Now, this is a really new area for me. When I think of Turkish coffee, I imagine wizened bedouins getting the flavor of the coffee just so. I don't really think of one cultural style because I can picture everyone from Turks, Greeks,  and Africans making and enjoying this coffee. The idea makes me want to visit some exotic place and sit in a plaza having coffee with the locals.

I have only tried 2 brands -  or types - of Turkish coffee. I tried the first one after learning that it is a brand that is both well-known and well-loved by people who drink Turkish coffee. The Mehmet Efendi Turkish Coffee came up on almost every list I checked when looking for recommendations. 

Nice set if it wasn't so beat up

The other Turkish coffee I chose was for health reasons. I have always heard that cardamom is a spice with health benefits. I can remember my mother using cardamom once years ago - or maybe it was some other elder woman in the family? I have no idea what it tastes like but I heard that it's a popular addition to Turkish coffee. So I got a small packet of Elite Turkish Coffee With Cardomom.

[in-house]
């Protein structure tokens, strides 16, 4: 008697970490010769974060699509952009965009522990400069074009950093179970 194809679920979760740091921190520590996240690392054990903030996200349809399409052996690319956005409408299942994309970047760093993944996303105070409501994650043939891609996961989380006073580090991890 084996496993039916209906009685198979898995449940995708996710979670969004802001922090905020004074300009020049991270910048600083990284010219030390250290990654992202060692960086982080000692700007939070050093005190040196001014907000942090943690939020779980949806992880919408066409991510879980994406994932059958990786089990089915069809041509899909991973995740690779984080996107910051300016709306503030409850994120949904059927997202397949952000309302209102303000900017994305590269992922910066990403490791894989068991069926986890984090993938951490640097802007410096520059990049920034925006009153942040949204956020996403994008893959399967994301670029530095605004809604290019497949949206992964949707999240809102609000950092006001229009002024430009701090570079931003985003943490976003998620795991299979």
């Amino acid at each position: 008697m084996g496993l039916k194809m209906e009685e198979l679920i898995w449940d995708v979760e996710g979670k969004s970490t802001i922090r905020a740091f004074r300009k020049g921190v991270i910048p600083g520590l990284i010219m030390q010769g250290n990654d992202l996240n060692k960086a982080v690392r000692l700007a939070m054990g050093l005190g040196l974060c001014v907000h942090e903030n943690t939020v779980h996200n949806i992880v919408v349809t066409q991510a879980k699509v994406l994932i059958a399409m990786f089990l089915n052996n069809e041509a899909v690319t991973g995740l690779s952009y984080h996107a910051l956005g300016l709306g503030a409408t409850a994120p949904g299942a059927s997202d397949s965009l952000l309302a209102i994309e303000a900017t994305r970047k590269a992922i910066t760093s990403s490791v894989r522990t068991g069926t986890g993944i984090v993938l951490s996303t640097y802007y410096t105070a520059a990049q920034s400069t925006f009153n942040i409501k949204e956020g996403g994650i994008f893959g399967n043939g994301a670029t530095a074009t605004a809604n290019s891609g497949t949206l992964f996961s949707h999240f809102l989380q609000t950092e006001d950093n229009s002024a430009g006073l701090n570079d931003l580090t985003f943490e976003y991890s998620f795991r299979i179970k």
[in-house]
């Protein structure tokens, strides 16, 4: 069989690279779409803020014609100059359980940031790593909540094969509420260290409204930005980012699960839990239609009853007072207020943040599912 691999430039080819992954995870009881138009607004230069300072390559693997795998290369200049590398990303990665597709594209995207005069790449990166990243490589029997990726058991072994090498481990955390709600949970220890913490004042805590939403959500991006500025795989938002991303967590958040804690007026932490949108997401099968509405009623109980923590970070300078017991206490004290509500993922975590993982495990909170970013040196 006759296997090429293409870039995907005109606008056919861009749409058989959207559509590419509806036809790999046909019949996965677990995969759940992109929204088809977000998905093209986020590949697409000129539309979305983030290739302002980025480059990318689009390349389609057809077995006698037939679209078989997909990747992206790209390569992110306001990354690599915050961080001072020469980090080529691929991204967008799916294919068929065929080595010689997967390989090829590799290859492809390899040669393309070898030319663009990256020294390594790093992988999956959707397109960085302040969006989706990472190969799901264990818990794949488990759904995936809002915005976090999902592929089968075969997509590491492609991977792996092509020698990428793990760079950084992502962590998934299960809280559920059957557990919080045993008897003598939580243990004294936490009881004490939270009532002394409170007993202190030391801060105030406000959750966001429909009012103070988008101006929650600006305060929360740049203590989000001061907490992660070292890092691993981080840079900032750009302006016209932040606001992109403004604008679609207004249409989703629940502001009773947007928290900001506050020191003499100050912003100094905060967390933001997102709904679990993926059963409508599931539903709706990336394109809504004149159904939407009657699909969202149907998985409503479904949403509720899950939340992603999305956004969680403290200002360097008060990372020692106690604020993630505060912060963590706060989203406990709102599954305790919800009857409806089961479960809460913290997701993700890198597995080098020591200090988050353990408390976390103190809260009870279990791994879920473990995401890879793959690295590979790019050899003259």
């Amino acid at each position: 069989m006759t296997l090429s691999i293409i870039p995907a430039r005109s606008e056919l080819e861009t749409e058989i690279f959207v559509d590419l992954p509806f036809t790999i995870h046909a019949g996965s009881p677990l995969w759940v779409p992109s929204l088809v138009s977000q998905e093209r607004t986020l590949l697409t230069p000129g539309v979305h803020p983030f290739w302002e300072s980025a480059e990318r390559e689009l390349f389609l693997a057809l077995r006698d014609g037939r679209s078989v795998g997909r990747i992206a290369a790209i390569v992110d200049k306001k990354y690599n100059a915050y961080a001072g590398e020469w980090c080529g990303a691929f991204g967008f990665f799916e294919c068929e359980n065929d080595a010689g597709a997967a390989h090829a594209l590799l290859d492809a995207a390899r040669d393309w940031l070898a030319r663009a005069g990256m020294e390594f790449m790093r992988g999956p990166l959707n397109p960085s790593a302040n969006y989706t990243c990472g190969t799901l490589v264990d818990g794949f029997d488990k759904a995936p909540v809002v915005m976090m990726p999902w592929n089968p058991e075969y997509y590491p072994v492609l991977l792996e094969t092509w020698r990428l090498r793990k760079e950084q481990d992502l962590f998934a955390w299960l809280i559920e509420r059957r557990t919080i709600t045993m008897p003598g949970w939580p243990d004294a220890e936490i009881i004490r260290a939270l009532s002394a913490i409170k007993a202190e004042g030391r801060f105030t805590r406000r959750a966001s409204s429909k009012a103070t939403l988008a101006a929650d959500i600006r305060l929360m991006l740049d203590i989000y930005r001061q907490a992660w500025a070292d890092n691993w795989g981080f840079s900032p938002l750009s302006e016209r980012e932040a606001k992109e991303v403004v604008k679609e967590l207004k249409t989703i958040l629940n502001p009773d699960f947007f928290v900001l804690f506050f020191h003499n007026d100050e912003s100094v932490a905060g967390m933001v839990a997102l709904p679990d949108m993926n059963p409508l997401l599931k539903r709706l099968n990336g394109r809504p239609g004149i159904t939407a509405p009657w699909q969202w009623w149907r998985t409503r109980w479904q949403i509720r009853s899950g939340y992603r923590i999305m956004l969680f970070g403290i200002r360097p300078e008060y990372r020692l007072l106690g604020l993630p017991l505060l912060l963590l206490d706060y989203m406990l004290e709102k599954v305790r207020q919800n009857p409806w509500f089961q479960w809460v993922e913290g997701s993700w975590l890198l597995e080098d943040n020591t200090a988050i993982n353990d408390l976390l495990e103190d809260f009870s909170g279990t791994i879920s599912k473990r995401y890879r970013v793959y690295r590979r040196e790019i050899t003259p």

Because I didn't go completely authentic with the espresso by purchasing a Moka pot or other specifically-made brewer (too pricey), I took the chance with Turkish coffee. Actually, it was easy to do so because one of the coffee packages includes a little stainless steel pot. 

And... for the future?

Sometime in the future, I hope to try coffee from other places around the world. I have been compiling a list from some online sources:

This NPR article was interesting. I found it while trying to understand if there is a difference between Turkish and Greek coffee.

I will be blog more of these Culture Curious posts for things I find most interesting to investigate. When I try something new, I will post under the "I Tried" heading. Right now, it's all about coffee but later, I hope to get into a lot of areas. 


Friday, September 10, 2021

(Repost) The Great Alcan Adventure: The Slow Goodbye

(This is a repost from 6/1/19 about one of the times my family left Alaska. Temporarily. Now that I live in beautiful Iowa and think of it as home, I will always and forever love my Alaska. Maybe not Anchorage or the crime but...)